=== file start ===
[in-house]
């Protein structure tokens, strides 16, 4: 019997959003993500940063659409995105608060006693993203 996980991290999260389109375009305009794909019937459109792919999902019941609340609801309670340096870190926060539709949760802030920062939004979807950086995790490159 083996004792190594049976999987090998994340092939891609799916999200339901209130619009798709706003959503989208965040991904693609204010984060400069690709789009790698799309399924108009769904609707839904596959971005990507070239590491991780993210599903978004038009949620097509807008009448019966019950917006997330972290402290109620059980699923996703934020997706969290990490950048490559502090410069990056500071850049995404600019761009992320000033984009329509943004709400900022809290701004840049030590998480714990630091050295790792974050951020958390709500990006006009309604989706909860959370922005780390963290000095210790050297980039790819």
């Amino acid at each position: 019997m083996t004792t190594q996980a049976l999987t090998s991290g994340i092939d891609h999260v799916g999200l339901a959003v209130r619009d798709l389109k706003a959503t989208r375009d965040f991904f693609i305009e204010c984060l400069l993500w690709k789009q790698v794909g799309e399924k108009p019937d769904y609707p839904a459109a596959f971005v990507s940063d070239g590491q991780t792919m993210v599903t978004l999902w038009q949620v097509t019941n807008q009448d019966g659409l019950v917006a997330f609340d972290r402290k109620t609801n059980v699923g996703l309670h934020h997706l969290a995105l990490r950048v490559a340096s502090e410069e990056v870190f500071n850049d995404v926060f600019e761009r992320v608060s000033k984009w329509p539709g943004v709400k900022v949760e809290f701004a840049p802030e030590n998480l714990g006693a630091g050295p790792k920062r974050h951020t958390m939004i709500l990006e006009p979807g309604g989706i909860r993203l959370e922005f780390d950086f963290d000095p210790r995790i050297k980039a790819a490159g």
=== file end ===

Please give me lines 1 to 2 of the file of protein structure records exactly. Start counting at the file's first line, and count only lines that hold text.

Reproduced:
[in-house]
């Protein structure tokens, strides 16, 4: 019997959003993500940063659409995105608060006693993203 996980991290999260389109375009305009794909019937459109792919999902019941609340609801309670340096870190926060539709949760802030920062939004979807950086995790490159 083996004792190594049976999987090998994340092939891609799916999200339901209130619009798709706003959503989208965040991904693609204010984060400069690709789009790698799309399924108009769904609707839904596959971005990507070239590491991780993210599903978004038009949620097509807008009448019966019950917006997330972290402290109620059980699923996703934020997706969290990490950048490559502090410069990056500071850049995404600019761009992320000033984009329509943004709400900022809290701004840049030590998480714990630091050295790792974050951020958390709500990006006009309604989706909860959370922005780390963290000095210790050297980039790819």